I fell in love with Julia Child this past summer. If you haven’t read My Life in France, please, please, please read it. I swear you’ll enjoy it, and I guarantee she’ll charm ya 3 pages in. She teaches you what she learned – that in France (elsewhere in Europe as well) food is respected. It is worth exerting effort over, worth a presentation, and worth the time it takes to get a seat at the table by the window to enjoy the plate and the drink that you order.
She’s also hilarious, a fun writer, and obviously a talented cuisinier. I couldn’t help but think Julia was in the Parisian air this past weekend. Even when the first night’s dinner turned out to be sushi. Yes, Japanese sushi in Paris, France. But we were recommended (and then walked to) the restaurant by a lovely Frenchman, if that counts? Stopped in the middle of a rolling street, I asked him in very broken french if he knew the way to a certain cafe we were hunting for. This effectively began the end of any negative French-person-Paris-people-snooty stereotype we’d ever heard. Because not only did he stop and smile, he put down his briefcase, pulled out his iPhone, told us how to get there – then suggested a closer spot (the sushi place) with a “good atmosphere” and a great place across the street for drinks. He then told us how to walk to the Notre Dame afterwards, to see the cathedral at night, with lights, and “good atmosphere.” And then he walked us to the bar because he was going the same way as well.
A day later, we found ourselves discussing different metro line options in the late afternoon. After leaving the Catacombs, our metro ride made an unplanned stop due to a construction project on the railway. Everyone had to get off, walk to the next station, and reroute their busy day. We decided to have lunch. A walk up the stairs placed us on Boulevard St Germain, just kiddy corner from Le Danton.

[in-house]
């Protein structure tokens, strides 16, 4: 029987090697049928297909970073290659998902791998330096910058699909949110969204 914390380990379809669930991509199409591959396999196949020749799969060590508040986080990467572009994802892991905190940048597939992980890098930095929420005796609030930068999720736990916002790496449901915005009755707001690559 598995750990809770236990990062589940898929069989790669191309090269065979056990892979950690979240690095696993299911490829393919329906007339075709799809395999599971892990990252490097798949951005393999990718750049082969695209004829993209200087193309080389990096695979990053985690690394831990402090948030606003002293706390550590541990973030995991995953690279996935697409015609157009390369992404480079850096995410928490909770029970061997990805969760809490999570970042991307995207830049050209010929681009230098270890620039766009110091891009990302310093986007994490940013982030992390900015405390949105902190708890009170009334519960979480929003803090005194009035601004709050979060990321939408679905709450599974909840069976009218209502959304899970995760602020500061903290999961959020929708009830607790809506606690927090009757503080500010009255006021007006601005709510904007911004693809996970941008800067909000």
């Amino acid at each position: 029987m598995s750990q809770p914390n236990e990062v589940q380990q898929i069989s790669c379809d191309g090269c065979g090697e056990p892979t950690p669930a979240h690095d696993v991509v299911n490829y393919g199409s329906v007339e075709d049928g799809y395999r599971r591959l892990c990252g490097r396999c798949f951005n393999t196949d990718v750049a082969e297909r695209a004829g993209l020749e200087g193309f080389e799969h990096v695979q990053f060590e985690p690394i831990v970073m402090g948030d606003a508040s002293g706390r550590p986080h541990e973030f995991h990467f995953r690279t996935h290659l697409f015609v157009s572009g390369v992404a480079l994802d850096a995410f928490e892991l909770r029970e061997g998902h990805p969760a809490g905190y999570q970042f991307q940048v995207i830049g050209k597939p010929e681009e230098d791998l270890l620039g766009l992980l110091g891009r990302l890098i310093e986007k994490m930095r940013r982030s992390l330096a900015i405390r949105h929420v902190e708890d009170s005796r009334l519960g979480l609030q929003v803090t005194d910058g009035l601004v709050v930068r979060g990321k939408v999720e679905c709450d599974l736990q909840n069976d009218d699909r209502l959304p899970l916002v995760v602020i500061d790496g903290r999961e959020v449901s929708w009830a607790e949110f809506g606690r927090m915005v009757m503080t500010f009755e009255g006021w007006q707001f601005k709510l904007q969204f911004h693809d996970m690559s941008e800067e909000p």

The waiters were tall and in fancy suits, they swiftly danced around the room delivering plates and glasses, and the hostess – an older woman who is best described as simply ‘European’ – was most welcoming. She had the warmest smile. It was bustling inside just like the busy corner the restaurant sits on, but the service was personal. A cheese plate, a bowl of soupe à l’oignon française, salads, and sandwiches were ordered… the atmosphere was kind and real.
There were a couple hours spent sitting outside over scenes like these: looking out at scenes like this: And the whole time you can’t help but feel lucky and grateful. It’s a treat to see and smell and taste and hear this city, this little part of the world. It’s also like a gust of hopeful wind to know, for rock-solid sure, that in the midst of the world’s not-good, there are bits that twinkle: the helpful man at the metro gate, the hat at the vintage shop, the kind eyes of a passerby, the reflection of Autumn colors on the canal.